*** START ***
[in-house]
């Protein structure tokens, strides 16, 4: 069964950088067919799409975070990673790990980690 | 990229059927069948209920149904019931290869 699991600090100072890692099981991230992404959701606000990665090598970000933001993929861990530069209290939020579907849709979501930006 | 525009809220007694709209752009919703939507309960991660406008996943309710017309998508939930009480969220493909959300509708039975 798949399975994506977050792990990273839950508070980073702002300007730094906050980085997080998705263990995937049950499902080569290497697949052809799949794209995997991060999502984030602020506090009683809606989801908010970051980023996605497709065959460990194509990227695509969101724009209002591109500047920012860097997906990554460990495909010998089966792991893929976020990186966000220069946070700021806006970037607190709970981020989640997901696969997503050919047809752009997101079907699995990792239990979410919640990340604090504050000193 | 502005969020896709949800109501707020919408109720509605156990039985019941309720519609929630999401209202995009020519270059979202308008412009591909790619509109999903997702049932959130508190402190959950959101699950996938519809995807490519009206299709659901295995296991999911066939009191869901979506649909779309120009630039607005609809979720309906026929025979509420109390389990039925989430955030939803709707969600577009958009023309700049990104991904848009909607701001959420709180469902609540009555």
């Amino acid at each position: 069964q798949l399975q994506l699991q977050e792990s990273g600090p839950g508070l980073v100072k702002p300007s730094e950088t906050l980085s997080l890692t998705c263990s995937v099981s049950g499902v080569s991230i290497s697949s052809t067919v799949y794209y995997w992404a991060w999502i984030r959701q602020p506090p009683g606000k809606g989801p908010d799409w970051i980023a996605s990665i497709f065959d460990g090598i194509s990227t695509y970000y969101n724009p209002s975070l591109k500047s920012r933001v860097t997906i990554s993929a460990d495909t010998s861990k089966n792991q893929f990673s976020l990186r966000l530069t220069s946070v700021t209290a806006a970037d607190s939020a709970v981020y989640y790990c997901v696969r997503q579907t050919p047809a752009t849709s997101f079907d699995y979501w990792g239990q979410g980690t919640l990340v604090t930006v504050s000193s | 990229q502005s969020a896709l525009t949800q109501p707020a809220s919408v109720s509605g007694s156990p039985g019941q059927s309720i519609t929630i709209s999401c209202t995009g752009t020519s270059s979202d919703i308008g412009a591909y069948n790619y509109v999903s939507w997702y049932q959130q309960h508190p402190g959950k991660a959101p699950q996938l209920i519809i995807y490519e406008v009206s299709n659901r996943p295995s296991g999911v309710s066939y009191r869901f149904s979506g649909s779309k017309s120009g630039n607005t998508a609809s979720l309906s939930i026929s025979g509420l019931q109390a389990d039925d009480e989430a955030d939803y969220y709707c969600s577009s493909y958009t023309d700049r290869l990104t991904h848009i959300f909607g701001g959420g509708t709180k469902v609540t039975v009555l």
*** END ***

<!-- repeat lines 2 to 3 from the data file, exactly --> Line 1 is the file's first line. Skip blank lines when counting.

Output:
């Protein structure tokens, strides 16, 4: 069964950088067919799409975070990673790990980690 | 990229059927069948209920149904019931290869 699991600090100072890692099981991230992404959701606000990665090598970000933001993929861990530069209290939020579907849709979501930006 | 525009809220007694709209752009919703939507309960991660406008996943309710017309998508939930009480969220493909959300509708039975 798949399975994506977050792990990273839950508070980073702002300007730094906050980085997080998705263990995937049950499902080569290497697949052809799949794209995997991060999502984030602020506090009683809606989801908010970051980023996605497709065959460990194509990227695509969101724009209002591109500047920012860097997906990554460990495909010998089966792991893929976020990186966000220069946070700021806006970037607190709970981020989640997901696969997503050919047809752009997101079907699995990792239990979410919640990340604090504050000193 | 502005969020896709949800109501707020919408109720509605156990039985019941309720519609929630999401209202995009020519270059979202308008412009591909790619509109999903997702049932959130508190402190959950959101699950996938519809995807490519009206299709659901295995296991999911066939009191869901979506649909779309120009630039607005609809979720309906026929025979509420109390389990039925989430955030939803709707969600577009958009023309700049990104991904848009909607701001959420709180469902609540009555």
């Amino acid at each position: 069964q798949l399975q994506l699991q977050e792990s990273g600090p839950g508070l980073v100072k702002p300007s730094e950088t906050l980085s997080l890692t998705c263990s995937v099981s049950g499902v080569s991230i290497s697949s052809t067919v799949y794209y995997w992404a991060w999502i984030r959701q602020p506090p009683g606000k809606g989801p908010d799409w970051i980023a996605s990665i497709f065959d460990g090598i194509s990227t695509y970000y969101n724009p209002s975070l591109k500047s920012r933001v860097t997906i990554s993929a460990d495909t010998s861990k089966n792991q893929f990673s976020l990186r966000l530069t220069s946070v700021t209290a806006a970037d607190s939020a709970v981020y989640y790990c997901v696969r997503q579907t050919p047809a752009t849709s997101f079907d699995y979501w990792g239990q979410g980690t919640l990340v604090t930006v504050s000193s | 990229q502005s969020a896709l525009t949800q109501p707020a809220s919408v109720s509605g007694s156990p039985g019941q059927s309720i519609t929630i709209s999401c209202t995009g752009t020519s270059s979202d919703i308008g412009a591909y069948n790619y509109v999903s939507w997702y049932q959130q309960h508190p402190g959950k991660a959101p699950q996938l209920i519809i995807y490519e406008v009206s299709n659901r996943p295995s296991g999911v309710s066939y009191r869901f149904s979506g649909s779309k017309s120009g630039n607005t998508a609809s979720l309906s939930i026929s025979g509420l019931q109390a389990d039925d009480e989430a955030d939803y969220y709707c969600s577009s493909y958009t023309d700049r290869l990104t991904h848009i959300f909607g701001g959420g509708t709180k469902v609540t039975v009555l």